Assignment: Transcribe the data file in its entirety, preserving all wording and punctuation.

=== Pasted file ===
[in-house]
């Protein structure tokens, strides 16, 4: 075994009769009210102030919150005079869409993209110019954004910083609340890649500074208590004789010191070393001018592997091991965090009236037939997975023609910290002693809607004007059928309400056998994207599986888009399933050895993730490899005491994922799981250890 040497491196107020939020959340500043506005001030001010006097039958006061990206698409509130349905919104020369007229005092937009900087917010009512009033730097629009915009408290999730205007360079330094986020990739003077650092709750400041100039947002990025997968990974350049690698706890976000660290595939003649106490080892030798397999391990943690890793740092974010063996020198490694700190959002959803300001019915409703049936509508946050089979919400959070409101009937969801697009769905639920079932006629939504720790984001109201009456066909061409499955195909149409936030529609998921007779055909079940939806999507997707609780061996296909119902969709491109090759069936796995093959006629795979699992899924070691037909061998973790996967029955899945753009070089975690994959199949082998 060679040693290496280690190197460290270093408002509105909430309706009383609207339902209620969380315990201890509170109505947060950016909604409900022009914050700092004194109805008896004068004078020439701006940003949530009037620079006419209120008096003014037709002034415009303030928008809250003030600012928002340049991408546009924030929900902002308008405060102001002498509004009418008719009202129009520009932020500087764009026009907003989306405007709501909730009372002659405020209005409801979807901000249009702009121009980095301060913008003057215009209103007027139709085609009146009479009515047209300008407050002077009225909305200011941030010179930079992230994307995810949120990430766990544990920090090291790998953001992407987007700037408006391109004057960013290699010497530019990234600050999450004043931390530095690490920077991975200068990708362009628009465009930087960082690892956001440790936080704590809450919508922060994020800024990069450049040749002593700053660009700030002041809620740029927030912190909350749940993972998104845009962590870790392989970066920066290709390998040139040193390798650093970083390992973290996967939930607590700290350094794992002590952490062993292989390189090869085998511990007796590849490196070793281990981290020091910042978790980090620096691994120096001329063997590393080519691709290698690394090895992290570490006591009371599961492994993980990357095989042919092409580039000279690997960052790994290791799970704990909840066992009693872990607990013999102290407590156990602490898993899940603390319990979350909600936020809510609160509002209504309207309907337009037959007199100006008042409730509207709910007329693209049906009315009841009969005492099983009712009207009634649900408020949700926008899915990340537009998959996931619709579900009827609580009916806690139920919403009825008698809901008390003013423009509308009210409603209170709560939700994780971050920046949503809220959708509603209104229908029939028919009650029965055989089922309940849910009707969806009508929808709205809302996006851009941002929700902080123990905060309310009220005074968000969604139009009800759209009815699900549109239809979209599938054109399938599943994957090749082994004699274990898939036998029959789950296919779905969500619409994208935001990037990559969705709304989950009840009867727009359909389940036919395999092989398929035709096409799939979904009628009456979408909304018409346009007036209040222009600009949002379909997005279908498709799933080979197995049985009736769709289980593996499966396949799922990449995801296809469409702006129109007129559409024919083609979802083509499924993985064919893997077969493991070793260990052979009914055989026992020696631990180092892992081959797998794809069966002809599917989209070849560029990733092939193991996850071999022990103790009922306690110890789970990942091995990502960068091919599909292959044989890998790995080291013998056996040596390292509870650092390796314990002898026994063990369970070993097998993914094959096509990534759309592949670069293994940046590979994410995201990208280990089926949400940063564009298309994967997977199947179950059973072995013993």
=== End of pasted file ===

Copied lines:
[in-house]
């Protein structure tokens, strides 16, 4: 075994009769009210102030919150005079869409993209110019954004910083609340890649500074208590004789010191070393001018592997091991965090009236037939997975023609910290002693809607004007059928309400056998994207599986888009399933050895993730490899005491994922799981250890 040497491196107020939020959340500043506005001030001010006097039958006061990206698409509130349905919104020369007229005092937009900087917010009512009033730097629009915009408290999730205007360079330094986020990739003077650092709750400041100039947002990025997968990974350049690698706890976000660290595939003649106490080892030798397999391990943690890793740092974010063996020198490694700190959002959803300001019915409703049936509508946050089979919400959070409101009937969801697009769905639920079932006629939504720790984001109201009456066909061409499955195909149409936030529609998921007779055909079940939806999507997707609780061996296909119902969709491109090759069936796995093959006629795979699992899924070691037909061998973790996967029955899945753009070089975690994959199949082998 060679040693290496280690190197460290270093408002509105909430309706009383609207339902209620969380315990201890509170109505947060950016909604409900022009914050700092004194109805008896004068004078020439701006940003949530009037620079006419209120008096003014037709002034415009303030928008809250003030600012928002340049991408546009924030929900902002308008405060102001002498509004009418008719009202129009520009932020500087764009026009907003989306405007709501909730009372002659405020209005409801979807901000249009702009121009980095301060913008003057215009209103007027139709085609009146009479009515047209300008407050002077009225909305200011941030010179930079992230994307995810949120990430766990544990920090090291790998953001992407987007700037408006391109004057960013290699010497530019990234600050999450004043931390530095690490920077991975200068990708362009628009465009930087960082690892956001440790936080704590809450919508922060994020800024990069450049040749002593700053660009700030002041809620740029927030912190909350749940993972998104845009962590870790392989970066920066290709390998040139040193390798650093970083390992973290996967939930607590700290350094794992002590952490062993292989390189090869085998511990007796590849490196070793281990981290020091910042978790980090620096691994120096001329063997590393080519691709290698690394090895992290570490006591009371599961492994993980990357095989042919092409580039000279690997960052790994290791799970704990909840066992009693872990607990013999102290407590156990602490898993899940603390319990979350909600936020809510609160509002209504309207309907337009037959007199100006008042409730509207709910007329693209049906009315009841009969005492099983009712009207009634649900408020949700926008899915990340537009998959996931619709579900009827609580009916806690139920919403009825008698809901008390003013423009509308009210409603209170709560939700994780971050920046949503809220959708509603209104229908029939028919009650029965055989089922309940849910009707969806009508929808709205809302996006851009941002929700902080123990905060309310009220005074968000969604139009009800759209009815699900549109239809979209599938054109399938599943994957090749082994004699274990898939036998029959789950296919779905969500619409994208935001990037990559969705709304989950009840009867727009359909389940036919395999092989398929035709096409799939979904009628009456979408909304018409346009007036209040222009600009949002379909997005279908498709799933080979197995049985009736769709289980593996499966396949799922990449995801296809469409702006129109007129559409024919083609979802083509499924993985064919893997077969493991070793260990052979009914055989026992020696631990180092892992081959797998794809069966002809599917989209070849560029990733092939193991996850071999022990103790009922306690110890789970990942091995990502960068091919599909292959044989890998790995080291013998056996040596390292509870650092390796314990002898026994063990369970070993097998993914094959096509990534759309592949670069293994940046590979994410995201990208280990089926949400940063564009298309994967997977199947179950059973072995013993």